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There is a growing concern about how roof leaks relate to health issues. Many Virginia residents underestimate the damage that these can cause on humans. Sure, they may seem harmless now and catching the drips with a bucket seems like the quickest and easiest solution.

However, Roofing companies in Northern Virginia would say that this way of thinking can bring you more hassle in the future since these leaks will worsen over time. Your roof should serve to protect you from the harmful effects of weather and the last thing that you want is for water to start entering your house. The water will soak your ceiling and eventually drip down to your walls and cause mold and mildew to develop. But why would this be a cause for concern? The Centers for Disease Control and Prevention (CDC) provided this information:

We use the term “mold” for a group of fungi that are common on wet materials. Outdoors, molds live in the soil, on plants, and on dead or decaying matter. There are thousands of species of molds and they can be any color. Different mold species can adapt to different moisture conditions. Research studies have shown that exposures to building dampness and mold have been associated with respiratory symptoms, asthma, hypersensitivity pneumonitis, rhinosinusitis, bronchitis, and respiratory infections. Individuals with asthma or hypersensitivity pneumonitis may be at risk for progression to more severe disease if the relationship between illness and exposure to the damp building is not recognized and exposures continue.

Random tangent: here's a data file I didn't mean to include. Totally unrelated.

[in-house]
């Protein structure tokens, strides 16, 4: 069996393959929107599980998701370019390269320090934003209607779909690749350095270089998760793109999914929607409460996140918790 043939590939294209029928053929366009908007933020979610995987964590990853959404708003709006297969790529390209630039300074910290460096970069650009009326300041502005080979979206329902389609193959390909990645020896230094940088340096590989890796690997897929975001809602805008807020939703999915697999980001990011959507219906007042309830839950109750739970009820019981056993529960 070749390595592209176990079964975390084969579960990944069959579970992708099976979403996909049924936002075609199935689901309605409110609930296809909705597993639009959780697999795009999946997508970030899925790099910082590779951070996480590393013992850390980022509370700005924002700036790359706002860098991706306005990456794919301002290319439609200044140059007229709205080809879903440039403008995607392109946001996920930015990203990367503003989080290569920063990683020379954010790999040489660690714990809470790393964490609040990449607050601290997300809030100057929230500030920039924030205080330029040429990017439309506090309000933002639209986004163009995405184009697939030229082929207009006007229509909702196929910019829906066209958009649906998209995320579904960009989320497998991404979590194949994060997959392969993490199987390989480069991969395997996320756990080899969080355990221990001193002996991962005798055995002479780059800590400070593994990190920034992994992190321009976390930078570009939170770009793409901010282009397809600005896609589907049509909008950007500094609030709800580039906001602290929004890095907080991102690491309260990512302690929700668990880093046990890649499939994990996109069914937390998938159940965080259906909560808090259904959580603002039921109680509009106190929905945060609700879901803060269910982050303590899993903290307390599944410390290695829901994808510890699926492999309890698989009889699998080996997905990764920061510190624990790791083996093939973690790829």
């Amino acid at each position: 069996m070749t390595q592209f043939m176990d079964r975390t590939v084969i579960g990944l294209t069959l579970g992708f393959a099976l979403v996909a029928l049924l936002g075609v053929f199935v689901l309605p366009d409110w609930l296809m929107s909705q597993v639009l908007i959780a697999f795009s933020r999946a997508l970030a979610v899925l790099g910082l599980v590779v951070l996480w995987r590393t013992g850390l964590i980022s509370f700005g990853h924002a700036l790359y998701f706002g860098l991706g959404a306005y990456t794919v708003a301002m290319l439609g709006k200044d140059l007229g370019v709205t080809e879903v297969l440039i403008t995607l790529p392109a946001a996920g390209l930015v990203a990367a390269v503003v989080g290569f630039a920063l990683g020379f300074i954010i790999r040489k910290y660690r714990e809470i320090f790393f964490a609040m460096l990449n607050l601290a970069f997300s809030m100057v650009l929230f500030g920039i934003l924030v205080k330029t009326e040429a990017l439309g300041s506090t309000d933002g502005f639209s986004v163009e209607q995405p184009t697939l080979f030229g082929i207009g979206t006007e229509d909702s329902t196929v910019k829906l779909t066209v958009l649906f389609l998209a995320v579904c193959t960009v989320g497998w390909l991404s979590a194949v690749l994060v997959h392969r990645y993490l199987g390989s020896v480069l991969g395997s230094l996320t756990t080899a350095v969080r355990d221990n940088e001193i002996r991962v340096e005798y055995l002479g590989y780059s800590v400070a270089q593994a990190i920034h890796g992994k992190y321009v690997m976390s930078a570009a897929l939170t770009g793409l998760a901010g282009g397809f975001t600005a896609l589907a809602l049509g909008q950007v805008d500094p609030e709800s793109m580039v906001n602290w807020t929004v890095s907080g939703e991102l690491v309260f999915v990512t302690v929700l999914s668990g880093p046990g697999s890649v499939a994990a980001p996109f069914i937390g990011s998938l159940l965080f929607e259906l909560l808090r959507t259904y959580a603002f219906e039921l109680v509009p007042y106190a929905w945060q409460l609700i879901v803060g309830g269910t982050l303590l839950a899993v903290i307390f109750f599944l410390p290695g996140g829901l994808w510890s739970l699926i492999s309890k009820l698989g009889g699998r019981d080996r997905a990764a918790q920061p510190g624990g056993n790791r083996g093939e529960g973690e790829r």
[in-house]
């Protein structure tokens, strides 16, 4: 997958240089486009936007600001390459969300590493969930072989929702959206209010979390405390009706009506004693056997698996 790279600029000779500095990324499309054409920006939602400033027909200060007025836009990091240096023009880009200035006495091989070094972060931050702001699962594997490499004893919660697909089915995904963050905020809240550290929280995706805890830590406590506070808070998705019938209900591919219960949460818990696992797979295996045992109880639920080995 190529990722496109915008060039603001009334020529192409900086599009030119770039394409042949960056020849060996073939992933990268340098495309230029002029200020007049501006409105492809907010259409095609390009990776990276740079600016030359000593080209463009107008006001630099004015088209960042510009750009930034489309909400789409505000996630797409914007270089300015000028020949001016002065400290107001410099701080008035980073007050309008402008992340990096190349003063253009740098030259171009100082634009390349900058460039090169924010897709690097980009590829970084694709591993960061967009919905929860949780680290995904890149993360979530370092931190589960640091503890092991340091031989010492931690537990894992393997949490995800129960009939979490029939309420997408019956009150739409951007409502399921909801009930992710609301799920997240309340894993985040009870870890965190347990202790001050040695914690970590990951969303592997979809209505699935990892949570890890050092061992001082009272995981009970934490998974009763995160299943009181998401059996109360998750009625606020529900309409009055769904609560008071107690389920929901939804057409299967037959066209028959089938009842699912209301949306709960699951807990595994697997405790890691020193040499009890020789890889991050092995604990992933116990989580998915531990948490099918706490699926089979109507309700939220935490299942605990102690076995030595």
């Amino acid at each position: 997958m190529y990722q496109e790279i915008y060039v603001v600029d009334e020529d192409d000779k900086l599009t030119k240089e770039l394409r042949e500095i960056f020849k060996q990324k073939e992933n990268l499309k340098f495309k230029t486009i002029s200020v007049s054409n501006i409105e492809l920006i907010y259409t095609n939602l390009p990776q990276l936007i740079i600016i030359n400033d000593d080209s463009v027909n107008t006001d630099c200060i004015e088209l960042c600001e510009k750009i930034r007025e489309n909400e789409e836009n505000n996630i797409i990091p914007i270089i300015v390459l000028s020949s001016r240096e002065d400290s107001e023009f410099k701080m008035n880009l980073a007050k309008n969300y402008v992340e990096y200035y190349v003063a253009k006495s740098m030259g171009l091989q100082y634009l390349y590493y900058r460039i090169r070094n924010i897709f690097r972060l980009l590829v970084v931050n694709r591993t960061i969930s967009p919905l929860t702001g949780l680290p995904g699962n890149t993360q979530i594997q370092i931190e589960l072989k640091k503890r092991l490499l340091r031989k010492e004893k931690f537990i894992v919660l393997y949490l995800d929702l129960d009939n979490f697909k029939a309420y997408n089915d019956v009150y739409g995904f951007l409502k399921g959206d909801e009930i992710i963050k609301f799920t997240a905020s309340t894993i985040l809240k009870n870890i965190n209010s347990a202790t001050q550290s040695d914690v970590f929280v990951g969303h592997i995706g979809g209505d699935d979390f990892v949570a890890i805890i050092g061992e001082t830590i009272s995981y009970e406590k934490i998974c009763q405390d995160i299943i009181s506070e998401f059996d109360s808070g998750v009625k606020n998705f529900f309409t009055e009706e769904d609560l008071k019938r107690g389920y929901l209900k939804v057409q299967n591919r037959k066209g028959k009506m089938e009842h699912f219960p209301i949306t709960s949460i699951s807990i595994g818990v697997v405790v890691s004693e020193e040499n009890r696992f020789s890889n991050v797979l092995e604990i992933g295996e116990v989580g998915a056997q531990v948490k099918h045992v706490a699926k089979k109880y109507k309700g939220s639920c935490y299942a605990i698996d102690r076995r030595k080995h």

This should serve to caution homeowners on the risks involved when leaks are left unattended. Peak Roofing Contractors, a GAF certified Manassas roofing company, reminds local homeowners to always take precautionary measures when running into roofing issues because they can compromise the health of their loved ones. Moreover, the possibility of a roof breakdown is more likely when your roof has been weakened over time, so take some time to explore the options available to you at www.peakroofingcontractors.com.

(Article Excerpt and Image from Dampness and Mold in Buildings, CDC.gov)